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Biofuel’s Water Problem

Irrigating biofuel crops on a grand scale would be disastrous

2 min read
Photo: Jeremy Nixon/Alamy
Photo: Jeremy Nixon/Alamy

The great advantage of biofuel over petroleum is that the sources of biofuel are so widely available. The geologic fates may not have endowed your corner of the world with oil or gas deposits, but just about everyone can grow plants to make fuel. Unfortunately, some of the places these crops are grown require irrigation, and when water enters the equation, biofuels are a lot less attractive than the stuff they’re replacing.

Take soybeans. According to Carey W. King and Michael E. Webber of the University of Texas at Austin, the processing required to turn soybeans into biodiesel requires negligible water. But if you can’t depend on rain, raising the crop in the first place takes buckets. On average in the United States, 28 liters of irrigation water are needed to produce enough soybeans to propel an average vehicle 1 kilometer (12 gallons of water consumed per mile driven). Ethanol produced from corn grown on irrigated fields is almost as bad. Driving a typical flexible-fuel vehicle on E85 (85 percent ethanol fuel) produced from irrigated cornfields consumes about 26 L/km on average, assuming both the corn’s seed and stalks are transformed into ethanol.

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Video Friday: Humanoid Soccer

Your weekly selection of awesome robot videos

4 min read
Humans and human-size humanoid robots stand together on an indoor soccer field at the beginning of a game

Video Friday is your weekly selection of awesome robotics videos, collected by your friends at IEEE Spectrum robotics. We also post a weekly calendar of upcoming robotics events for the next few months. Please send us your events for inclusion.

CoRL 2022: 14–18 December 2022, AUCKLAND, NEW ZEALAND
ICRA 2023: 29 May–2 June 2023, LONDON

Enjoy today’s videos!

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Array of devices on a chip

This analog electrochemical memory (ECRAM) array provides a prototype for artificial synapses in AI training.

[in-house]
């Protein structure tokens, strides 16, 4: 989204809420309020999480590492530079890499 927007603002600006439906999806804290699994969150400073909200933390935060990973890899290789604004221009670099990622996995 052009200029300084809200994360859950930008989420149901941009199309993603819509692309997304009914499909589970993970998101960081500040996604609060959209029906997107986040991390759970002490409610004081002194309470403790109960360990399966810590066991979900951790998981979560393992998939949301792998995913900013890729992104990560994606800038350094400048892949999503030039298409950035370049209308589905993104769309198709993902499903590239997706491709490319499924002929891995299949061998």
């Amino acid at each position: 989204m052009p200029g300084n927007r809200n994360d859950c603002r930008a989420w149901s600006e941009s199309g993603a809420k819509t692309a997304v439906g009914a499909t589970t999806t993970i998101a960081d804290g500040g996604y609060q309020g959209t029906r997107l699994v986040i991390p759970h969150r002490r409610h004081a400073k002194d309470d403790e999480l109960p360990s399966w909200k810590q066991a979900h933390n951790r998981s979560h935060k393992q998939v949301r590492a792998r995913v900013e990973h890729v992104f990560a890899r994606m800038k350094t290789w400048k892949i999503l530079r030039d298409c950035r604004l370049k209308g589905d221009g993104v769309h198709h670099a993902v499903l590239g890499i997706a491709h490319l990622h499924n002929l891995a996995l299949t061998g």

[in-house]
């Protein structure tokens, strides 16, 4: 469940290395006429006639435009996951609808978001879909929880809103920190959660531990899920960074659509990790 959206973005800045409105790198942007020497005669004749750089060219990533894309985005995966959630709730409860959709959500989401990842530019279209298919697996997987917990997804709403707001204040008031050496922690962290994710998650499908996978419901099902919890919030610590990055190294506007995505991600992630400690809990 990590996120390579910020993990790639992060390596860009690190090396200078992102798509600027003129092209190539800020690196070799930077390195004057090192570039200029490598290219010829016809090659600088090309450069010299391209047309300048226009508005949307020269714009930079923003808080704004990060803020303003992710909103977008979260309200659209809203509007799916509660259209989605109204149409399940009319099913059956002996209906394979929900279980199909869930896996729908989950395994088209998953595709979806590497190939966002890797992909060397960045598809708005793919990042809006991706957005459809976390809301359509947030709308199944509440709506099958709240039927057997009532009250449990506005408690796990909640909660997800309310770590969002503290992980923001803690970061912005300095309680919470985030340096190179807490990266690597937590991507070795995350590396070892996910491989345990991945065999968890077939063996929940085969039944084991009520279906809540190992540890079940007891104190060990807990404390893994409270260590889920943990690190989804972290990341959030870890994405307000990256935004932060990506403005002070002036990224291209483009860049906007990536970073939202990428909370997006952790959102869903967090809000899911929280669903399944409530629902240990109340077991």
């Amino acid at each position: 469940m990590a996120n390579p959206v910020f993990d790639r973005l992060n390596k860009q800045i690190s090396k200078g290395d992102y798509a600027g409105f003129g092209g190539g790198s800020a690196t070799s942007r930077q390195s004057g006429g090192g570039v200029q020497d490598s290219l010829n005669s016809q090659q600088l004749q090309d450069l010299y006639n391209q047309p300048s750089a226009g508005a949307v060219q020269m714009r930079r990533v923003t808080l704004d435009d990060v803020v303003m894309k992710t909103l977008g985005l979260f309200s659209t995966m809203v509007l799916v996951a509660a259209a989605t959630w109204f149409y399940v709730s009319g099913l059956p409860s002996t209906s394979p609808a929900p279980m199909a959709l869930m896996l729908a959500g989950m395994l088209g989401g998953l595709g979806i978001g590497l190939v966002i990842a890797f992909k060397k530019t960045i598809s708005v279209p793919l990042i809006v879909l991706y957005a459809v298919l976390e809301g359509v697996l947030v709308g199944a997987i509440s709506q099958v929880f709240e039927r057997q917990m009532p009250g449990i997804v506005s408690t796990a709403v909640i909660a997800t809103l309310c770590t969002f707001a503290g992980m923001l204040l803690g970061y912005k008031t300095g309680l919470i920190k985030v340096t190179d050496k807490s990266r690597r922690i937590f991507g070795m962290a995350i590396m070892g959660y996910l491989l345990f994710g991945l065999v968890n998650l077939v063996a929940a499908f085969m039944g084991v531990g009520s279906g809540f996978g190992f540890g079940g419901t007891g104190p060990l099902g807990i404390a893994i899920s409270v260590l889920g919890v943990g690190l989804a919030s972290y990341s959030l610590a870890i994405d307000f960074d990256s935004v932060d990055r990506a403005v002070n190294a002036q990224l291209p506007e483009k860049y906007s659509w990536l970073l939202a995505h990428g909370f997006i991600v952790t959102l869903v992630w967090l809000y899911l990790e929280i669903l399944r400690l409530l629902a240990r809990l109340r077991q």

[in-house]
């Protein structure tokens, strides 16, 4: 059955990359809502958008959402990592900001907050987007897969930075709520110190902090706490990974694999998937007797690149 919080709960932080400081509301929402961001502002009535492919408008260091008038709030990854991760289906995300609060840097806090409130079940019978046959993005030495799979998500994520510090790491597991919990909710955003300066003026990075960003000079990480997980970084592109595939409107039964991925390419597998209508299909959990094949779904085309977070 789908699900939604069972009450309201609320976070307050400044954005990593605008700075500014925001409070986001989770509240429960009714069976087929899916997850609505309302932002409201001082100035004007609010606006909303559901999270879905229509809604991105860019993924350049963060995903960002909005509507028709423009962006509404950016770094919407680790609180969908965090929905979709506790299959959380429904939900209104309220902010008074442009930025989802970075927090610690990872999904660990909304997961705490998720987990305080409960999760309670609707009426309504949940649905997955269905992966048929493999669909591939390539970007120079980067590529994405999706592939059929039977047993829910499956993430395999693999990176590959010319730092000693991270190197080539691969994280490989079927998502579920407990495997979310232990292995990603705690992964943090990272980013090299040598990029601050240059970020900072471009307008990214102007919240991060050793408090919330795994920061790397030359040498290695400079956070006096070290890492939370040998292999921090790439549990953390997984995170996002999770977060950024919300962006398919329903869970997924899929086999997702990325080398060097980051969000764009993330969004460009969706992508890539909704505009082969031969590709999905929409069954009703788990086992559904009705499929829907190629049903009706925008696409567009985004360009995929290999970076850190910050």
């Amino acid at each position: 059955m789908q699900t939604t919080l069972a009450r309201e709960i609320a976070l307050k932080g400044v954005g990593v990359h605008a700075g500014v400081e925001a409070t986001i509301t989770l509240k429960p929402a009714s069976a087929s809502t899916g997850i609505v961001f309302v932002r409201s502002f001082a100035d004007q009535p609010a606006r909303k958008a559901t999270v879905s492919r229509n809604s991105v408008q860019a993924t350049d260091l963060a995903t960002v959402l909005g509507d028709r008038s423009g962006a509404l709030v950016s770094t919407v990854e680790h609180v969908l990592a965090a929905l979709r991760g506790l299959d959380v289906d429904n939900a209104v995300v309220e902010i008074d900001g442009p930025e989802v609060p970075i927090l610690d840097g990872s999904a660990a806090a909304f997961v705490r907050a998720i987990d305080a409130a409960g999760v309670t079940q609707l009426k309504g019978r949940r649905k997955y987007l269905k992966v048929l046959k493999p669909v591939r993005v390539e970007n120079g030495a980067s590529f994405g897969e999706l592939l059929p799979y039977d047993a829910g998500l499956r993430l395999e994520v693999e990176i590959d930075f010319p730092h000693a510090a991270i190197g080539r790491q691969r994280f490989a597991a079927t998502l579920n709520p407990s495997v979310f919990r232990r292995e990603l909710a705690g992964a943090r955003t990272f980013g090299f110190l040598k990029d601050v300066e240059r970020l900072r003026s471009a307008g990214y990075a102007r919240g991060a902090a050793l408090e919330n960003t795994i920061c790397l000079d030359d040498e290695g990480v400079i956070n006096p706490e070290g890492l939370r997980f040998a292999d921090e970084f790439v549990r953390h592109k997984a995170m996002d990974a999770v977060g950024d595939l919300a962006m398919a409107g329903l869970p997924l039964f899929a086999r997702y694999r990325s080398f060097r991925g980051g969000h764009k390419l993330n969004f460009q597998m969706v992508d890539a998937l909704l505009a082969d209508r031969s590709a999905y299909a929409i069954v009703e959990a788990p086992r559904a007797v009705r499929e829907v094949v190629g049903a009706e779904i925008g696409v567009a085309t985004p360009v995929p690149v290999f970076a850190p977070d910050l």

IBM research

How far away could an artificial brain be? Perhaps a very long way off still, but a working analogue to the essential element of the brain’s networks, the synapse, appears closer at hand now.

That’s because a device that draws inspiration from batteries now appears surprisingly well suited to run artificial neural networks. Called electrochemical RAM (ECRAM), it is giving traditional transistor-based AI an unexpected run for its money—and is quickly moving toward the head of the pack in the race to develop the perfect artificial synapse. Researchers recently reported a string of advances at this week’s IEEE International Electron Device Meeting (IEDM 2022) and elsewhere, including ECRAM devices that use less energy, hold memory longer, and take up less space.

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Designing Fuel Cell Systems Using System-Level Design

Modeling and simulation in Simulink and Simscape

1 min read
Designing Fuel Cell Systems Using System-Level Design

Design and simulate a fuel cell system for electric mobility. See by example how Simulink® and Simscape™ support multidomain physical modeling and simulation of fuel cell systems including thermal, gas, and liquid systems. Learn how to select levels of modeling fidelities to meet your needs at different development stages.